one of the penalties of being a member of the european union. time to leave?

Take serious note of this article, and be thankful if you’re reading this in America.
This is the typical kind of crap that the Brits have to put up with on an almost daily basis.

If anyone in the USA of any political party should ever seriously suggest that the USA should join a union of some kind with Europe, the kind of treaty or document the Brits signed onto, anything that in any way might bond or tie us to anything even remotely similar, than I would hope that some patriotic American would grab a gun and kill whoever suggested the tie. And to be on the certain side of things, kill the family as well to send a message that it would never be tolerated.  Not ever.  And don’t smugly kid yourselves that nobody in the USA thinks along the lines the jerks here do.  We have em okay. 
They think the euros are way civilized what with the death penalty banned and all, and would welcome courts and the same system that operate the European Court of Human Rights.

I have said this a few times and I’ll keep saying it cos I know it to be true.  There are agencies of the EU that actively fund things in the USA, usually to do with their version of what civil and human rights ought to be. They actively support and have funded anti death penalty groups in the states that still have it. That should bother you. It should piss you off. 

Take a good look and read the court’s take on this case.  Piss ant libtards.  Why are they still breathing?

Take a look at this. 

Illegal immigrant and failed asylum seeker handed £24,000 by Human Rights judges after ‘British law failed to protect her from slavery’ ( $37,248 )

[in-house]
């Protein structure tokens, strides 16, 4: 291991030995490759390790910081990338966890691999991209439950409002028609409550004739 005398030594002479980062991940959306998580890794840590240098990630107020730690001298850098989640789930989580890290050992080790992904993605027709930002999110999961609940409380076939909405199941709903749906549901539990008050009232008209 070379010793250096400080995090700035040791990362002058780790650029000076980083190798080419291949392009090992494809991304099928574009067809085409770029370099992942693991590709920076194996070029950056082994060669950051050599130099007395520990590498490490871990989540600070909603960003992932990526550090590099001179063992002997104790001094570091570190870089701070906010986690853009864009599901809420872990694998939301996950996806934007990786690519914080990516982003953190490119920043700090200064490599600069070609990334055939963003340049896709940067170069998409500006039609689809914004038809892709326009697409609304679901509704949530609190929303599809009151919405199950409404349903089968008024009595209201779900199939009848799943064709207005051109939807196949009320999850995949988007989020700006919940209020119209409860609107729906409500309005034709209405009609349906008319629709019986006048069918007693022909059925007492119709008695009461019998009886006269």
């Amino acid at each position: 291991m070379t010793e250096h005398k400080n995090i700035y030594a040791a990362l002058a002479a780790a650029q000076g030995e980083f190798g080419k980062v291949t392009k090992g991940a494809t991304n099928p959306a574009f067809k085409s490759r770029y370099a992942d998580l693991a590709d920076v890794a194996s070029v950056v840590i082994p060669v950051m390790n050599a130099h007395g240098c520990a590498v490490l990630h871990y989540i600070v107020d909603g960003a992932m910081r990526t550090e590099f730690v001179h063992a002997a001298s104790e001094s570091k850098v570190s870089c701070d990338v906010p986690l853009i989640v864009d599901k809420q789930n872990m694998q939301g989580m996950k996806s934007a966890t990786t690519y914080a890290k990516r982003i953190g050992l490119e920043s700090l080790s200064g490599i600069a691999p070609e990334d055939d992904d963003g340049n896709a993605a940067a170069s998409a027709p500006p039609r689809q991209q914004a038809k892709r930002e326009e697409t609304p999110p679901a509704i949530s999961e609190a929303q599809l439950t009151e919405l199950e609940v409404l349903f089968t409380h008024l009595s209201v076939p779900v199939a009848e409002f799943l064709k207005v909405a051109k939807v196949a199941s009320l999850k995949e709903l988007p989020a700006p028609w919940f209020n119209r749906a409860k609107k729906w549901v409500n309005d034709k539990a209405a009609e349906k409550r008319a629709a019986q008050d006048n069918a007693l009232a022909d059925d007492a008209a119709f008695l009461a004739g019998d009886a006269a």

An investigation by police officers found she was NOT a victim of slavery and was a criminal

A British judge also cast doubt on her credibility and described her story as ‘implausible’

By Steve Doughty

A failed asylum-seeker was handed thousands of pounds in compensation yesterday by European judges who claimed British law had failed to protect her from being treated as a slave.

The Ugandan came to Britain illegally on a false passport, became a care worker and was free to leave the house where she worked, the European Court of Human Rights heard.

Police investigating the 33-year-old’s case decided she was a criminal and a British judge cast doubt on her credibility, describing her story as ‘implausible’.

But the Strasbourg judges ruled that the woman, whose identity they shielded, suffered a breach of her rights as there was no UK law at the time specifically banning slavery. They ordered the Government to pay her £23,500, made up of £7,000 in compensation and £16,500 in expenses and costs.

The judgment marks another case in which Britain has been told that Acts of Parliament and common law have been inadequate to meet European demands.

Since then, the 2009 Coroners and Justice Act has been passed which specifically outlaws slavery.

However, Prime Minister David Cameron remains at odds with Strasbourg over the human rights judges’ demand that Britain allows convicted prisoners to vote.

The woman in the slavery case – identified only as CN – came to this country in 2002 on a false passport and visa provided by her uncle, identified only as PS.

He set her up as a care worker for an Iraqi couple in Leeds and £1,600 a month was paid for the work.

But, the woman alleged, the money was given to her uncle and she was never paid more than £20 or £40 when she was given an afternoon off each month.

She did not complain until 2006, four years later, when she collapsed in a bank and was treated in hospital after it was discovered she was HIV positive.